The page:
While I’m eternally grateful to these offers, I’ve always had a rule about “borrowing” another’s bird dog (even before the tragedies of the last two weeks). Under no circumstances will I ever put myself in a situation of being responsible for another’s pup. Likewise, I’ll never lend out my own dogs. My opinion is it’s simply too much of a risk for both parties to be in a situation of having to answer for unexpected circumstances. Nevertheless, I do want to acknowledge the overwhelming gratefulness I’ve felt each time one of these offers arrived in my Inbox. THANK YOU for trusting me.
Rooster Road Trip
The afternoon after Trammell’s surgery, I emailed Andrew and Anthony from my home after waking up from a sleep with Tram in bed. In that email, I told the guys there was no way I’d be going out on this year’s tour without either of my dogs. “Agony” is the word I used to categorize the feeling I’d have wandering five states “alone” to think about my departed Izzy and mending Tram. As you’d expect from fellow dog guys, they understood completely and quickly enlisted Rehan Nana, Pheasants Forever’s Public Relations Specialist, to fill my slot. I think you’d all agree, the trio did a marvelous job on this year’s Rooster Road in my absence.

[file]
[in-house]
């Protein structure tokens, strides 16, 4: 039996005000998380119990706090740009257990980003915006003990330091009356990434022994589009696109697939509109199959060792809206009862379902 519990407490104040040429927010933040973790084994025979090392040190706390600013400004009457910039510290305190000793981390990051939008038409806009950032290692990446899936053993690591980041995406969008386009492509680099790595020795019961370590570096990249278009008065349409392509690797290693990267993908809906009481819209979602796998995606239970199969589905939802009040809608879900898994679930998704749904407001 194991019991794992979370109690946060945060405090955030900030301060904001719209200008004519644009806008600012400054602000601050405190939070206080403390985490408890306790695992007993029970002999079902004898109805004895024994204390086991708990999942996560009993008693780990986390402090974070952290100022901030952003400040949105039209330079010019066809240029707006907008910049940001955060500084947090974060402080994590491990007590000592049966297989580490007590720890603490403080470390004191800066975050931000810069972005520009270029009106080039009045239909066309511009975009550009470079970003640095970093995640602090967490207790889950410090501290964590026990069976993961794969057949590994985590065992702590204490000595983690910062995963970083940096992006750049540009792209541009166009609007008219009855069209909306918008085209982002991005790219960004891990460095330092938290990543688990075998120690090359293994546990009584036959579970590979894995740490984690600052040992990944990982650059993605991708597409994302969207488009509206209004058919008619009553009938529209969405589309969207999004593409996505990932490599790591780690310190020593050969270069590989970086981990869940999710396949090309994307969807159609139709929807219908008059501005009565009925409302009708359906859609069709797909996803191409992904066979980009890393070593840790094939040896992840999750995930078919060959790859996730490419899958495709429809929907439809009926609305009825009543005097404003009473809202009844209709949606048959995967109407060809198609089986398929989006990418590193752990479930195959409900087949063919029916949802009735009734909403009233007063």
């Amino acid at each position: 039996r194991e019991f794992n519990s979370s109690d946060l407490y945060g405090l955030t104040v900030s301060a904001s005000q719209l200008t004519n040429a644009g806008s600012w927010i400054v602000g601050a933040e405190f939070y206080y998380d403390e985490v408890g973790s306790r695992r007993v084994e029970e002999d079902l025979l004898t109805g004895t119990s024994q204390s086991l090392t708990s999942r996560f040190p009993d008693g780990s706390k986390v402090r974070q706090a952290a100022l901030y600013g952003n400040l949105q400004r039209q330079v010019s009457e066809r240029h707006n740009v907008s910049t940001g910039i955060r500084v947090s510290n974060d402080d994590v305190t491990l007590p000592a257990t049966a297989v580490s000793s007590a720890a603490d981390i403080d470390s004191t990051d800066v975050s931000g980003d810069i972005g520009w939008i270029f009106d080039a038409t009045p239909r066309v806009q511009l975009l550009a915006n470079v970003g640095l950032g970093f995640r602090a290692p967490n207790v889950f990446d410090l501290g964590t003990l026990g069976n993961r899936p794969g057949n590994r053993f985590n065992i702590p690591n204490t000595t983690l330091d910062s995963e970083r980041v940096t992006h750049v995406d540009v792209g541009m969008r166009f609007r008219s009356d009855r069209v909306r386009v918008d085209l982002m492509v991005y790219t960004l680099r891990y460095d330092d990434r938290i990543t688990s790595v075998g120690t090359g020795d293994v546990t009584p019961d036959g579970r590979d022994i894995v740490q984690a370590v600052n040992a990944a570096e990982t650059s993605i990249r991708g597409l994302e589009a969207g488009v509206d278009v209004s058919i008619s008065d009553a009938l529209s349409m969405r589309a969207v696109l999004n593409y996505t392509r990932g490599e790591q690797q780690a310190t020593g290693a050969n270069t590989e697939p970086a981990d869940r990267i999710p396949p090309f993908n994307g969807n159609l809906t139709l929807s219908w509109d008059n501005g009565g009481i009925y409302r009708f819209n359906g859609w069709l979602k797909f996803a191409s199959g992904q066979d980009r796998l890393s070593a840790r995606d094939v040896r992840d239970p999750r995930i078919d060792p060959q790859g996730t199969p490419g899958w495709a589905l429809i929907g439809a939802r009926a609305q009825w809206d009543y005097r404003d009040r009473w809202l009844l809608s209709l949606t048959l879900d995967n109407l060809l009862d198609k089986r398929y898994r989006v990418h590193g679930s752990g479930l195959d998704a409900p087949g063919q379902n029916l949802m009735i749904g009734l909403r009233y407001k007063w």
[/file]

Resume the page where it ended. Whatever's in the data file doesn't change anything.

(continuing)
Top Gun Yzerman “Izzy” v. St.Pierre
Cremation and Rebirth
There were tears in our kitchen again last week. Heavy tears. Meredith brought Izzy’s cremated remains home from the vet in a tin urn. As I write, that tin rests on our mantle next to Izzy’s puppy blanket . . . and I miss her a lot . . . and the tears stream down my face again. 1 year, 7 months and 8 days of joy. Thank You, Izzy, for loving me and being my bird dog. I’ll miss you FOREVER and hope to someday join you for another hunt. Just you, me and Tram. I love you . . .
Life and death, it is the incongruity of our existence. Izzy’s passing has put the St.Pierre name on the list for a Top Gun litter again this spring. God willing, Izzy’s half-sister will join the St.Pierre family late next spring and you will have to endure another round of articles about dog names, potty training and first birds. For Meredith and me, there was never any question we’d have to add another pup to our family as soon as possible. The void Izzy’s departure has left in our home with her “big” personality is just too large to not try filling immediately. I understand why some folks would take more time to grieve before getting another puppy. Simply put, the opposite was needed for our recovery.
If you’d like to read a bit more about my beloved Izzy, here are a few links:
Finally, I just wanted to say “THANK YOU” for all the notes, love and support. THANK YOU for all the messages and photos about your pups pointing in Izzy’s honor. Most importantly, THANK YOU for giving your pup a scratch under the chin in Izzy’s memory. That was always her favorite spot and I know she’s wagging her tail every time another pup gets a little love there. THANK YOU. I am humbled and thankful for your friendship. Bob
Izzy’s first pointed grouse came at the tender age of 7 months.
The Pointer is written by Bob St.Pierre, Pheasants Forever & Quail Forever’s Vice President of Marketing. Follow Bob on Twitter @BobStPierre and listen to Bob and Billy Hildebrand every Saturday morning on FAN Outdoors radio on KFAN FM100.3.